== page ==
The Changing Purpose and Interpretation of Ships’ Figureheads

A Research Summary

By Erica McCarthy

Glossy and colourful, eighteenth and nineteenth-century ships’ figureheads are something of an anomaly in museums and galleries around the world. Detached from their ships and starkly out of context in most exhibition spaces, figureheads appear odd, out of proportion and yet incredibly appealing. Unlike most forms of sculpture, figureheads were regularly repainted along with the ship to which they were attached, therefore, their colour scheme changed repeatedly over time. Their original appearance was not nearly as bright; high gloss paint, of course, did not exist and the variety of colours available to the ship painter was limited. The evolving appearance of figureheads overtime is noteworthy and often continued long after the figurehead was removed from its ship. Often unrecognisably restored, made to stand uncomfortably on newly made plinths and painted in garish colour schemes by private collectors, these unique sculptures are, as standalone objects, unsurprisingly interpreted quite differently than what was originally intended. It is this changing interpretation of ships figureheads, specifically in Britain, that is addressed through my doctoral research, part of a collaborative PhD funded by the Arts and Humanities Research Council, The National Maritime Museum, London and the University of Hull, UK. Through an evaluation of the production, use and display of figureheads it has been possible to establish how the purpose and interpretation of ships’ figureheads has changed in Britain since the mid eighteenth century. The British tradition in comparison to its Continental and American equivalent has also been examined.1

Through a study of eighteenth and nineteenth century instructional treatises and contemporaneous publications, the training that ship carvers in Britain underwent has been explored. It is evident that youths who undertook ship carving apprenticeships learnt a specific set of skills necessary for this work. Possibly as a result of their specialised training, they didn’t branch out into other areas of carving as often as their European counterparts did. It is evident form this research that these carvers were not unskilled folk artists but rather part of an established, professional trade.2

Previous studies on ships’ figureheads in Britain have focused on naval carving, with authors such as David Pulvertaft making a valuable contribution to the subject. The closely related merchant ship carving, however, has not received the same attention. Through a detailed examination of a sample of over 4000 merchant ships registered for foreign trade in London, it is now possible to address some previously unanswered questions; specifically, what subjects were most prevalent and how this changed over time and when exactly the tradition began to decline. The results of the study clearly indicate that there were distinct trends in figurehead carving that changed throughout the hundred years from 1787 to 1887 and the subjects were directly influenced by contemporary events and societal changes.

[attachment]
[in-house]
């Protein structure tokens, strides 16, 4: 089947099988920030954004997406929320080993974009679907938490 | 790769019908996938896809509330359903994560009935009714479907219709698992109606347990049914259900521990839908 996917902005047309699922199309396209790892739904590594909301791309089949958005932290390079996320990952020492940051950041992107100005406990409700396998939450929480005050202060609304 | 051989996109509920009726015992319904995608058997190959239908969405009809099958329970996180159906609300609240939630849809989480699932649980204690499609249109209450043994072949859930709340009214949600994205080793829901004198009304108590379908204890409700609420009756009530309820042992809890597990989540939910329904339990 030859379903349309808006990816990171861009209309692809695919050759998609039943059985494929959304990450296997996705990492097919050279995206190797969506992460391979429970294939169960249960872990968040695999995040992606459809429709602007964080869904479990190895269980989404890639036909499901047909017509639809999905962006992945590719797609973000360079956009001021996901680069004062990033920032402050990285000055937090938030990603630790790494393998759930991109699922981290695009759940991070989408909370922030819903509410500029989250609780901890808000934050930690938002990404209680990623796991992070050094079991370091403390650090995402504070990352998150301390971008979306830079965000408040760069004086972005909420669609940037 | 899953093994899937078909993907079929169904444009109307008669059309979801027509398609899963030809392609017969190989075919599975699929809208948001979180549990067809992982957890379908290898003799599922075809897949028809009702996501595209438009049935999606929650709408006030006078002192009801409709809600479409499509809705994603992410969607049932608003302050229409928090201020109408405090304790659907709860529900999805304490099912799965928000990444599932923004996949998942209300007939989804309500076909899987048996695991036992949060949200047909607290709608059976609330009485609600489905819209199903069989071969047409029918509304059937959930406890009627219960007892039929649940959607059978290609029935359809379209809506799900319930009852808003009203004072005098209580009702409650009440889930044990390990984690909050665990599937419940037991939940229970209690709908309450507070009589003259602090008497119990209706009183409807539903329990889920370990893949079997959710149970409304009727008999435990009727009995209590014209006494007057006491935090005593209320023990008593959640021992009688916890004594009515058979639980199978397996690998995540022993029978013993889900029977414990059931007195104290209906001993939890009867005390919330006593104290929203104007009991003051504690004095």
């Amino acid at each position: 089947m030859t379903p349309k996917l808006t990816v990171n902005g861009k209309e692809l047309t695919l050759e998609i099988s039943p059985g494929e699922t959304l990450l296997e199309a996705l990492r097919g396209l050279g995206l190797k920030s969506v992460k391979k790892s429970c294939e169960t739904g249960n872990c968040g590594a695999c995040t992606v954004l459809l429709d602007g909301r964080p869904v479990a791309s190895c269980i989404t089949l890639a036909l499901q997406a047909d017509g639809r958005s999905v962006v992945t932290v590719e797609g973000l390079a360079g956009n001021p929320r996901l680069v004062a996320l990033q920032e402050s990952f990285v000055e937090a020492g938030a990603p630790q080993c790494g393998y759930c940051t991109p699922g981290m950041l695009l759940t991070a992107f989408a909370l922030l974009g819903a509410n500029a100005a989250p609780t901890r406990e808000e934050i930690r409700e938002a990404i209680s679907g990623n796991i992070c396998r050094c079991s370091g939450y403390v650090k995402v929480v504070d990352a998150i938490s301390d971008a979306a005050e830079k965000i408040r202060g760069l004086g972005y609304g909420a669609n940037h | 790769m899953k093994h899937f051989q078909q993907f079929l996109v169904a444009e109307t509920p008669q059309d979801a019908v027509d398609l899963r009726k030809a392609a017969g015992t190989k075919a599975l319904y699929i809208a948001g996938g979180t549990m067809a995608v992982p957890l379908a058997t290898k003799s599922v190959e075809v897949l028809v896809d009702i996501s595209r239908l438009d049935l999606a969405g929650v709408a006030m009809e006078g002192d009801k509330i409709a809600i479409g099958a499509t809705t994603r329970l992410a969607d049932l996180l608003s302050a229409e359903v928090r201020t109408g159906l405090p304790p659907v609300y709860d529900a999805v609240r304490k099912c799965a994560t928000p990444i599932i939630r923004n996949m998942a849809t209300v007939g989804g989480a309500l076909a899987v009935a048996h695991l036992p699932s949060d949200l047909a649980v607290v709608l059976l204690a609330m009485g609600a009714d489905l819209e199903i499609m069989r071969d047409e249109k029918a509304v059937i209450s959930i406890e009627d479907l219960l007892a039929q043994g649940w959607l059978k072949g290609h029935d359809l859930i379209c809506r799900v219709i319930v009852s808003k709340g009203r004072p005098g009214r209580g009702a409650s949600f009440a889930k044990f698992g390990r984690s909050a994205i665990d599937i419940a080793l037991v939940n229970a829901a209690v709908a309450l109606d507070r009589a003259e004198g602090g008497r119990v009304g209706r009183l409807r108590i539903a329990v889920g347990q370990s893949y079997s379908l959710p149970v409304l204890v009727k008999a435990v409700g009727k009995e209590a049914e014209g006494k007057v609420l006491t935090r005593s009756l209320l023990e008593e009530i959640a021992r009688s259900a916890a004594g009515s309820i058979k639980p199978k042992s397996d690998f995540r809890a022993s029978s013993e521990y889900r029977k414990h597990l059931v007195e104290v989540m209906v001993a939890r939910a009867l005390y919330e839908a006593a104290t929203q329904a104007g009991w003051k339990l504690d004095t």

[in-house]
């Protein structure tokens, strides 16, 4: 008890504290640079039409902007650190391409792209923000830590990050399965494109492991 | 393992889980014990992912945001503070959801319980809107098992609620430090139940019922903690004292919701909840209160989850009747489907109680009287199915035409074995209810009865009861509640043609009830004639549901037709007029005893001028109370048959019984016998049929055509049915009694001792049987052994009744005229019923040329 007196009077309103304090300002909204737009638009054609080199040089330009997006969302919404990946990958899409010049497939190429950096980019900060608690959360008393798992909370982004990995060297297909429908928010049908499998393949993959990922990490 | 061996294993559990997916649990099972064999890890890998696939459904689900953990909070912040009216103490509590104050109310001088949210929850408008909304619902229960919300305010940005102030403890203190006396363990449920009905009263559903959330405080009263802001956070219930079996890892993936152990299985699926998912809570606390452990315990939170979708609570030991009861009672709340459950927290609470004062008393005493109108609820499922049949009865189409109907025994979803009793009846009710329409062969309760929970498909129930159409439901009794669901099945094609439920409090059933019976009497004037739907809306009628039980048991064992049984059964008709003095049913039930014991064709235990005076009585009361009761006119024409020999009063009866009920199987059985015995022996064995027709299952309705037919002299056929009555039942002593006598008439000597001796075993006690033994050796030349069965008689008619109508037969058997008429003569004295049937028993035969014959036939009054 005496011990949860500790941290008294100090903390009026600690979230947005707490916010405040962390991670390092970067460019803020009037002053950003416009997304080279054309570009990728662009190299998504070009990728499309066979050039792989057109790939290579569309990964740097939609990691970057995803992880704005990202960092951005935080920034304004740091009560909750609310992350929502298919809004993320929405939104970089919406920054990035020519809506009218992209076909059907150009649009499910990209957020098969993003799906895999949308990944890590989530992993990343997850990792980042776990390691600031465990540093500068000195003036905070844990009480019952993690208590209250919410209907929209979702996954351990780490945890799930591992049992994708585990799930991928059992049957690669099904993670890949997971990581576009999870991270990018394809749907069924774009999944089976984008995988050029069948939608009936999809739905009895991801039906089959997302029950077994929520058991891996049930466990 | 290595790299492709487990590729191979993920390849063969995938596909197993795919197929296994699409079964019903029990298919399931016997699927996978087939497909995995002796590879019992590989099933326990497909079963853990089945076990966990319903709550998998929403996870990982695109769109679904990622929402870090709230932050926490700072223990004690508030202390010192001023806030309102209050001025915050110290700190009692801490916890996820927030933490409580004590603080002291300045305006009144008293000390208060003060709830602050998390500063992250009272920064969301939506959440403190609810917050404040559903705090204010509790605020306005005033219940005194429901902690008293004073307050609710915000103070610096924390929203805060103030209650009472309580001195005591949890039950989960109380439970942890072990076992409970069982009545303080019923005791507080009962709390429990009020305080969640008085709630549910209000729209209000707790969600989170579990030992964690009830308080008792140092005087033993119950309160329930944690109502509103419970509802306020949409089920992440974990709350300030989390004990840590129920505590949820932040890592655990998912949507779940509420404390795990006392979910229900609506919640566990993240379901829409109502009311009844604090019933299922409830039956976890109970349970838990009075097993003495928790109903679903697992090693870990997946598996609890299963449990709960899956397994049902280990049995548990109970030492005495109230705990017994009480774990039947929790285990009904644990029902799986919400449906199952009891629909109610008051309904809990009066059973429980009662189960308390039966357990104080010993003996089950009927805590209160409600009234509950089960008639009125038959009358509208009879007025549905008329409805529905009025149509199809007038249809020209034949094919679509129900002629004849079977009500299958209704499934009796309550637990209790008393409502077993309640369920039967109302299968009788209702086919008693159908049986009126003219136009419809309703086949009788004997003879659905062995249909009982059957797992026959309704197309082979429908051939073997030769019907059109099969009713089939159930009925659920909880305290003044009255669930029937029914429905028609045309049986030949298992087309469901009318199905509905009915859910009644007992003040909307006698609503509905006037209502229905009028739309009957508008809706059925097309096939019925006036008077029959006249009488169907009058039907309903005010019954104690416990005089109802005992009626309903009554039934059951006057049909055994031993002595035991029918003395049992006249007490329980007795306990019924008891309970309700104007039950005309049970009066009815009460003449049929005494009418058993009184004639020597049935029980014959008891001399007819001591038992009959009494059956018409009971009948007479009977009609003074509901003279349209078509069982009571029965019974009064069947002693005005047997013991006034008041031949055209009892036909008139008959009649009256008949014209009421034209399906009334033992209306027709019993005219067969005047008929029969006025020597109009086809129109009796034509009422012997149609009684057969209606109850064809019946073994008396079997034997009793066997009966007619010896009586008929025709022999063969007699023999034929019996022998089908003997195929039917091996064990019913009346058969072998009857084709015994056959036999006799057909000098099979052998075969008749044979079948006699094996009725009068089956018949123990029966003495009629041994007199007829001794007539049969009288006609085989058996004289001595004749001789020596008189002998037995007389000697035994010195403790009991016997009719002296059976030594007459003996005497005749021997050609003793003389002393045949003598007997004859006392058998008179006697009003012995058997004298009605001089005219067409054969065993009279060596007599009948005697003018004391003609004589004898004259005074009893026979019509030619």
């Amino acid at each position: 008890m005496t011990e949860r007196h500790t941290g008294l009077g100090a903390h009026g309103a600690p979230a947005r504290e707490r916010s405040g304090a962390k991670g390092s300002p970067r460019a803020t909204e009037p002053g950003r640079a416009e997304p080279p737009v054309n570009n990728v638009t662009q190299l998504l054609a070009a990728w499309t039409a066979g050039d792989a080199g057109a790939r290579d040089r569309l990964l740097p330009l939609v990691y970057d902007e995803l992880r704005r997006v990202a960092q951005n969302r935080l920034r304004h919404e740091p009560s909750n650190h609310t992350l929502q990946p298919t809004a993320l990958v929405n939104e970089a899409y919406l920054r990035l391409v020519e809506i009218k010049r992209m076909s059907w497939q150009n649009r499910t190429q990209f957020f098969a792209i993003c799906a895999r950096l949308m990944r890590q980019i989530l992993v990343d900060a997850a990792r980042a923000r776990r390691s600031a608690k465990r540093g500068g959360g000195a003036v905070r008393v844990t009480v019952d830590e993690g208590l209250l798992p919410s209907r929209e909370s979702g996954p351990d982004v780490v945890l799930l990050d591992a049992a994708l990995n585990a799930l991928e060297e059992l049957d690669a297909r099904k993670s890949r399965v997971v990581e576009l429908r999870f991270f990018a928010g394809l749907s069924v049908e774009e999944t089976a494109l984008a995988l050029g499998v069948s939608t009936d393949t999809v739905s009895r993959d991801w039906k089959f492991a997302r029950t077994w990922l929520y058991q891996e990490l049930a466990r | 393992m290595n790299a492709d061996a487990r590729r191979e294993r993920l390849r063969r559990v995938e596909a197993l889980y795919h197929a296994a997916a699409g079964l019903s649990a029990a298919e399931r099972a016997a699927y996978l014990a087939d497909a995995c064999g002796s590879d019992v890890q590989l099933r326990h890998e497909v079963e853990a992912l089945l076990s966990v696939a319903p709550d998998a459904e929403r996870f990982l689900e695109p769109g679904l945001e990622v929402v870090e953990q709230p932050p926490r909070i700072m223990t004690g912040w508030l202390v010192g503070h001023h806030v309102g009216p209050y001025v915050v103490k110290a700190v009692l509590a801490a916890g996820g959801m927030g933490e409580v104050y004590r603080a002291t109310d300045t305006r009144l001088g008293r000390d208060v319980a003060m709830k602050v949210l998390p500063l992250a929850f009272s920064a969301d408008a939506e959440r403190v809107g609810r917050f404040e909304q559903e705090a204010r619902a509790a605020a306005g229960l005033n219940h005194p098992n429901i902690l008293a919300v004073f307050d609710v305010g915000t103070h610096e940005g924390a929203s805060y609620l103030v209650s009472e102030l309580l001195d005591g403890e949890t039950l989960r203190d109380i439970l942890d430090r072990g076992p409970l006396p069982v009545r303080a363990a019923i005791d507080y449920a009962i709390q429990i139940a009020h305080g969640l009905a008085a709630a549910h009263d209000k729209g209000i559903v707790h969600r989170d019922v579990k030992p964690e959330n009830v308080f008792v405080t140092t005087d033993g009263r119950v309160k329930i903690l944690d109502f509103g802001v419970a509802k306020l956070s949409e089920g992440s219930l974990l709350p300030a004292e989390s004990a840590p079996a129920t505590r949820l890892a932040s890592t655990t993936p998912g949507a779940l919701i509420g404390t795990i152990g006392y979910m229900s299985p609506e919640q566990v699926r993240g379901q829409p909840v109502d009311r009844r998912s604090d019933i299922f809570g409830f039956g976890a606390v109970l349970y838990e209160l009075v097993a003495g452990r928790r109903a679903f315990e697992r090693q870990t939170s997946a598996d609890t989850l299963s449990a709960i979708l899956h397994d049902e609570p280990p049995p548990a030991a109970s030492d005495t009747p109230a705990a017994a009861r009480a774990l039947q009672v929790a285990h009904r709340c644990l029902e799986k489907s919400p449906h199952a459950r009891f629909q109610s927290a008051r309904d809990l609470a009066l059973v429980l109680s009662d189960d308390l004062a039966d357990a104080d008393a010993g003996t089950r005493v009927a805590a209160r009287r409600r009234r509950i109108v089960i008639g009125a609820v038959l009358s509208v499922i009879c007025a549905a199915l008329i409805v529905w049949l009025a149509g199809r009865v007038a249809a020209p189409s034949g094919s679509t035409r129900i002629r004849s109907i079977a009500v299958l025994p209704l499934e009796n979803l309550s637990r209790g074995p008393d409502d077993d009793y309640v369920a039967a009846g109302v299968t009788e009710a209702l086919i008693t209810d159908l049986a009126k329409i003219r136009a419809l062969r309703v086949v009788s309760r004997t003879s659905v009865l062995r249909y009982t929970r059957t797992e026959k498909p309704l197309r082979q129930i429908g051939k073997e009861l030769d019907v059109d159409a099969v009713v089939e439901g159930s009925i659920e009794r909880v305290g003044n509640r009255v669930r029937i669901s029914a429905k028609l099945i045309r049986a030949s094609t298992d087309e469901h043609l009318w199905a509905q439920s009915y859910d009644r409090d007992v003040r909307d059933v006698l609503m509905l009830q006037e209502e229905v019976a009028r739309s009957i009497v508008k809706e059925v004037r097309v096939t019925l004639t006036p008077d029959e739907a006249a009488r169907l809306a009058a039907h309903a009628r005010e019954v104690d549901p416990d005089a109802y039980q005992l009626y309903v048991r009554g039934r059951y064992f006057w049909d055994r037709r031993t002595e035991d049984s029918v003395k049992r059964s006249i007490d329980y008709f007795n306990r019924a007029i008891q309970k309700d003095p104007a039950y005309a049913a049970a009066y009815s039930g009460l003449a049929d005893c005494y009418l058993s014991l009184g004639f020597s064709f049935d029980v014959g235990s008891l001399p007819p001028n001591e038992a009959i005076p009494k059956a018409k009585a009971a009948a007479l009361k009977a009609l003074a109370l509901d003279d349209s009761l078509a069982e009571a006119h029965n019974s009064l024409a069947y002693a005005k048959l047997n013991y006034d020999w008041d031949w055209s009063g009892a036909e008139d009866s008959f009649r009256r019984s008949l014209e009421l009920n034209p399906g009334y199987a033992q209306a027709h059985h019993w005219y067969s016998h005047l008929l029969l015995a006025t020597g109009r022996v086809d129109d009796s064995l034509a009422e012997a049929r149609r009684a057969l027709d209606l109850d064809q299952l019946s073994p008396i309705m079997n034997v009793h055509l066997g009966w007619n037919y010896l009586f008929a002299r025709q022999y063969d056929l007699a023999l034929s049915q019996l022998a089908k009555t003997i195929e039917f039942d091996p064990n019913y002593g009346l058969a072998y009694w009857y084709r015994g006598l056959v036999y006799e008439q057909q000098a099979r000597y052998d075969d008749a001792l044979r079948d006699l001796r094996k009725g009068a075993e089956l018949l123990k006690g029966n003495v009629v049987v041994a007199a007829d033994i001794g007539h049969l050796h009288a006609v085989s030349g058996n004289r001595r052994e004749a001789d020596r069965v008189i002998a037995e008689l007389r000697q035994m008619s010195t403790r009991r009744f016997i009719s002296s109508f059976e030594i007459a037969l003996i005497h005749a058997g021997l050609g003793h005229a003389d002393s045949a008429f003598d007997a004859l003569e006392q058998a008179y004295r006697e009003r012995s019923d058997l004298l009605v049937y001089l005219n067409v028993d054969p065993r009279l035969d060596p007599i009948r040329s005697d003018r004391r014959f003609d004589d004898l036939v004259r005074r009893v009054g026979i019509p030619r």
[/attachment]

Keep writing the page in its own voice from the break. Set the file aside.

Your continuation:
The ships’ figureheads that did not perish along with their vessels took on a new purpose and were kept as mementos of the ships themselves, historic events or as memorials to tragic happenings. As standalone museum objects they have continued to be of interest to the public; as permanent fixtures in the National Maritime Museum, London as well as in a temporary capacity in the British Folk Art exhibition in Tate Britain. Their glossy, colourful appearance may not be original and certainly their function has changed from when they were designed in the ship carvers’ workshops and yet, somehow, this evolution makes these unique sculptures all the more compelling.


1. [This doctoral thesis titled The Changing Purpose and Interpretation of Ships’ Figureheads will be available through the University of Hull in December 2016. ]
2. [For a detailed discussion on this subject see McCarthy, Erica. "Ship Carvers in Eighteenth- and Nineteenth-Century Britain." Sculpture Journal 24, no. 2 (2015): 179-94]

About the author: Erica McCarthy is currently a graduate student at the University of Hull. She completed her undergraduate degree in Archaeology and Geography in University College Cork in 2006. She was then employed by the Underwater Archaeology Unit, National Monuments Service, Ireland where she carried out research for the Shipwreck Inventory of Ireland and was Finds Supervisor on the excavation of the sixteenth century Drogheda Boat. After working for the Underwater Unit for three years she began working for the Newport Museum and Heritage Service on the digital recording, 3d modelling and laser scanning of the fifteenth century Newport Medieval Ship and its associated artefact assemblage in Newport, South Wales. During her employment in Newport she completed, with distinction, an MSc in Maritime Archaeology from Bournemouth University.